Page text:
As someone whom the elders of this church have appointed as a leader, I want to speak the word of God, which itself speaks of the promises of God, which are wrapped up in Jesus Christ. More than anything else, I want to teach Jesus. As Paul says, "we preach Christ crucified" (1 Corinthians 1:23). We're all unique individuals. If Jesus is embraced, he will work his life out uniquely in the one who embraces him. And the outcome will be glorious.

Speaking the promises of God means speaking Jesus Christ, which further means speaking "grace." Believing the promises of God wrapped up in Jesus means feeding on grace. In the writer's day, as in ours, there were floating around "varied and strange teachings." He is particularly concerned about teaching concerning "foods."

What is this teaching? In Hebrews 9:9-10, the writer said that the tabernacle is a symbol and that its sacrifices are ultimately ineffective, because they relate "only to food and drink and various washings, regulations for the body imposed until a time of reformation." These prescriptions, including what foods to eat, were for the sake of ceremonial cleanliness. They were "regulations for the body," outward symbols that represented inward realities, but they were not in fact the realities. Eating the right or the wrong foods never really affected one's standing with God, but it helped point to real cleanliness before God, which has always been based on faith in him. The strange teachings may relate to investing such ceremonial procedures with meaning that was never intended. The eating of the right foods "cannot make the worshiper perfect in conscience" (9:9). It's also possible that the writer is referring to ceremonial meals that were viewed to have supernatural power. Whatever its nature, this teaching is to be contrasted with that of the former leaders, who spoke the word of God, embraced it and experienced a positive outcome.

For us, what kind of teaching gets us focused on "foods," so to speak, that don't help us internally. It's any kind of teaching that requires us to do something other than, or in addition to, believing in Christ to receive a cleansed conscience. It's teaching that commands ritual and method and effort to achieve certainty of a right standing with God. Such teaching has a strong appeal to the flesh, so we can be easily "carried away" by it. We can also be carried away in it, always trying to figure out what the right thing to do is and always trying to find some way to do it. But it profits nothing. Accomplishment of any kind provides no assurance of right standing with God.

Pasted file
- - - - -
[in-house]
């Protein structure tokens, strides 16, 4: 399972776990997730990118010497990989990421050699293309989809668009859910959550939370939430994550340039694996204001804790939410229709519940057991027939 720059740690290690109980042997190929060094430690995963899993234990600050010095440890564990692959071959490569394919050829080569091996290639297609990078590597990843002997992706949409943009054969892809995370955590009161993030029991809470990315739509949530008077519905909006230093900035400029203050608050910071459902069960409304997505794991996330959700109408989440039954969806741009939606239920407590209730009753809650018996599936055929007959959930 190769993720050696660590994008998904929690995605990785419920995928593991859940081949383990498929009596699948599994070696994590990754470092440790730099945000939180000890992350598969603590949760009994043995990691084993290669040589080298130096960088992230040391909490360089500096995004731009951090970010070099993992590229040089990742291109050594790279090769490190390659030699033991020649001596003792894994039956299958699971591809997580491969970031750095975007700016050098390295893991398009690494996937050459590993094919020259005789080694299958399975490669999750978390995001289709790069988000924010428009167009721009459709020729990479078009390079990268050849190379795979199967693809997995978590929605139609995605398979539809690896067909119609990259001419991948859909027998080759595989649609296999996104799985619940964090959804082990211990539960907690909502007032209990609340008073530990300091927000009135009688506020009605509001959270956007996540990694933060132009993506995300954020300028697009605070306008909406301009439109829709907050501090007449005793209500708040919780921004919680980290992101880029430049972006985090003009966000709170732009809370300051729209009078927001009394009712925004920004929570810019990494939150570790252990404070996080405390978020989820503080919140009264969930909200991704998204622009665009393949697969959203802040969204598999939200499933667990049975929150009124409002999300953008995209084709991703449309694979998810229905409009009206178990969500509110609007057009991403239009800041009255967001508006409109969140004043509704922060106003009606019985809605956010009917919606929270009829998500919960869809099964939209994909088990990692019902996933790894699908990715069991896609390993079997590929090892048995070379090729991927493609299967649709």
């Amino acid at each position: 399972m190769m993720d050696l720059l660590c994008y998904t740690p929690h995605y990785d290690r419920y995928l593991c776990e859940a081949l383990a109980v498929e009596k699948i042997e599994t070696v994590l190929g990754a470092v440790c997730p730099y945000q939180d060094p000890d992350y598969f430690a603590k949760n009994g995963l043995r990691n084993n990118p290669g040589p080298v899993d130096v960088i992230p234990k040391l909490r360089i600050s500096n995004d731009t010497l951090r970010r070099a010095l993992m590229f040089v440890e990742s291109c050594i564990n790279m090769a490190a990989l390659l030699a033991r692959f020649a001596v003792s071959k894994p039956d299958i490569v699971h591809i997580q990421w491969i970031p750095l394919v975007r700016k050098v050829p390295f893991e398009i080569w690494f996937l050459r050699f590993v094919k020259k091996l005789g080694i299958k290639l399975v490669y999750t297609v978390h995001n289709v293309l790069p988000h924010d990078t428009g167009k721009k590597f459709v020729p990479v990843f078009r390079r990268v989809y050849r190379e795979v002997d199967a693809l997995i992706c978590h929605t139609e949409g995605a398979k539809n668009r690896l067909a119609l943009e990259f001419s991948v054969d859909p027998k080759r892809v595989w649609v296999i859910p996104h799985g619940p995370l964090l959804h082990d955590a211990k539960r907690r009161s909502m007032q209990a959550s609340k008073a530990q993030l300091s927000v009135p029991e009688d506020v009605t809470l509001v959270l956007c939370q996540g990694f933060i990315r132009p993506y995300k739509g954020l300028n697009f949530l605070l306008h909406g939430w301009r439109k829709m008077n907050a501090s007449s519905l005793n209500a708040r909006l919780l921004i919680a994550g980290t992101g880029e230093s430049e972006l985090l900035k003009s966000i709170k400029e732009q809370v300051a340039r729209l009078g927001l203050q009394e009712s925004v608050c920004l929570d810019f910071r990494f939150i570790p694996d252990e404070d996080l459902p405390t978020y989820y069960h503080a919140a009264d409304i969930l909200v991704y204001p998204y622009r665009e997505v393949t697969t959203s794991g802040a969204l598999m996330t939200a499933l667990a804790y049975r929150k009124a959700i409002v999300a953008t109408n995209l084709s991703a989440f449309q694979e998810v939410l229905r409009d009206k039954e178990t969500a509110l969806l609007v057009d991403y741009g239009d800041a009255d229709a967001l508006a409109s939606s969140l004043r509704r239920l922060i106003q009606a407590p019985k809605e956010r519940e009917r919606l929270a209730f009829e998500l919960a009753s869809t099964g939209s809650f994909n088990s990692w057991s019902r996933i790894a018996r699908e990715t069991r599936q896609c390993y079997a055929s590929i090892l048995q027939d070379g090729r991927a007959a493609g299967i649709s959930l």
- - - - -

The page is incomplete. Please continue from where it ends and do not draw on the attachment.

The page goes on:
On the other hand, "it is good for the heart to be strengthened by grace." Where do we find this grace? As the writer says in verse 10, we find it at an "altar." It's a different kind of altar than the one in the tabernacle. Animals were sacrificed at that altar. Christ is our sacrifice. He was sacrificed on the cross. The cross of Jesus Christ is the altar that we eat from. When we feed on grace, we feed on God's love and forgiveness and acceptance. That's the kind of food we get at this altar. And that is what the heart hungers for. Our hearts long to hear that we are loved and forgiven and accepted. The food at this altar tells us even more than that; it tells us that we are cherished. How else can you explain the cross? How else can you explain the Father's giving the Son to us in this way? How else can you explain the Son's giving himself up for us in this way? God sees something in us so precious that we're worth a cosmic crisis that prompted the Father to send away his Son and prompted the Son to leave the Father. The sacrifice of the Son cleanses us to the point that the preciousness within us is brought out completely. Grace is served up at no other altar. At this altar large portions of grace are served up, and hungry hearts gobble it up.

To survive, one has to eat. To remain healthy, one has to eat regularly. This tells us that we should be feeding on grace regularly. We should devour God's love for us daily. Then, of course, there are those times when we are burdened by feelings of guilt or failure. Perhaps we've spent some time feeding at the altar of accomplishment, and we've failed. We're starving for love. At such times, it's important for us to know that food is available.

Perhaps strange teachings have caused you to feed elsewhere. You've tried to do things to be desirable. You've done some things, but you always feel the pressure to do more things. You've felt so little love. You are starving to be desired for who you are, not who you're trying to be. The altar of Jesus Christ says that you are desirable. The table of grace is waiting. God has prepared a banquet, and he is inviting you to feast on his grace, to devour love and forgiveness and acceptance, to feel his grace supply nourishment to every corner of your being, to know for sure in your heart that you are God's beloved.

The journey home (13:11-16)